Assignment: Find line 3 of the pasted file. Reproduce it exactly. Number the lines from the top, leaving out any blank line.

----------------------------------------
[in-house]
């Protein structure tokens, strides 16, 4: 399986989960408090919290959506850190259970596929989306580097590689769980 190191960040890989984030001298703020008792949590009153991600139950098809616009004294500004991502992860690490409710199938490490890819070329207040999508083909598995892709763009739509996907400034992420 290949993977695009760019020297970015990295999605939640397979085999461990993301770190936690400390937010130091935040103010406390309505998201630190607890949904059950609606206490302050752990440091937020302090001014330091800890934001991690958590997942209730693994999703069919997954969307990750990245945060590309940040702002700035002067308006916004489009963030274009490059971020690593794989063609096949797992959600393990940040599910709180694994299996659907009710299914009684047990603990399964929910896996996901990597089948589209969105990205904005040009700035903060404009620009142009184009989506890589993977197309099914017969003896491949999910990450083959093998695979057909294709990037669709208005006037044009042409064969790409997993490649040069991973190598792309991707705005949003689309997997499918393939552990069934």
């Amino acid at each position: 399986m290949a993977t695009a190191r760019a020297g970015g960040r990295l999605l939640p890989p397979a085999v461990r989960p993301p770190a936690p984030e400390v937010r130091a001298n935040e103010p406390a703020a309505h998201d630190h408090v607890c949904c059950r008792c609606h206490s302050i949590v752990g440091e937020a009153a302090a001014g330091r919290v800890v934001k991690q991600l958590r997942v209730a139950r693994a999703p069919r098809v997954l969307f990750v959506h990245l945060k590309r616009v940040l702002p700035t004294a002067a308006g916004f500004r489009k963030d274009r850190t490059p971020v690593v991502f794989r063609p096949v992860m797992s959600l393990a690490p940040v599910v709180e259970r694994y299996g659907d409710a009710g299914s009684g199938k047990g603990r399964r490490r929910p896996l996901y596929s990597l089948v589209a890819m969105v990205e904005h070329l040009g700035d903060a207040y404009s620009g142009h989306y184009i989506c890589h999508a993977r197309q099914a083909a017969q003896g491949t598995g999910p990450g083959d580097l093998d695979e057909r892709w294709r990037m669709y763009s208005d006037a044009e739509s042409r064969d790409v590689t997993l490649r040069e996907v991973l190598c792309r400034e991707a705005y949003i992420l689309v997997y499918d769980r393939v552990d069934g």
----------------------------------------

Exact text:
């Amino acid at each position: 399986m290949a993977t695009a190191r760019a020297g970015g960040r990295l999605l939640p890989p397979a085999v461990r989960p993301p770190a936690p984030e400390v937010r130091a001298n935040e103010p406390a703020a309505h998201d630190h408090v607890c949904c059950r008792c609606h206490s302050i949590v752990g440091e937020a009153a302090a001014g330091r919290v800890v934001k991690q991600l958590r997942v209730a139950r693994a999703p069919r098809v997954l969307f990750v959506h990245l945060k590309r616009v940040l702002p700035t004294a002067a308006g916004f500004r489009k963030d274009r850190t490059p971020v690593v991502f794989r063609p096949v992860m797992s959600l393990a690490p940040v599910v709180e259970r694994y299996g659907d409710a009710g299914s009684g199938k047990g603990r399964r490490r929910p896996l996901y596929s990597l089948v589209a890819m969105v990205e904005h070329l040009g700035d903060a207040y404009s620009g142009h989306y184009i989506c890589h999508a993977r197309q099914a083909a017969q003896g491949t598995g999910p990450g083959d580097l093998d695979e057909r892709w294709r990037m669709y763009s208005d006037a044009e739509s042409r064969d790409v590689t997993l490649r040069e996907v991973l190598c792309r400034e991707a705005y949003i992420l689309v997997y499918d769980r393939v552990d069934g």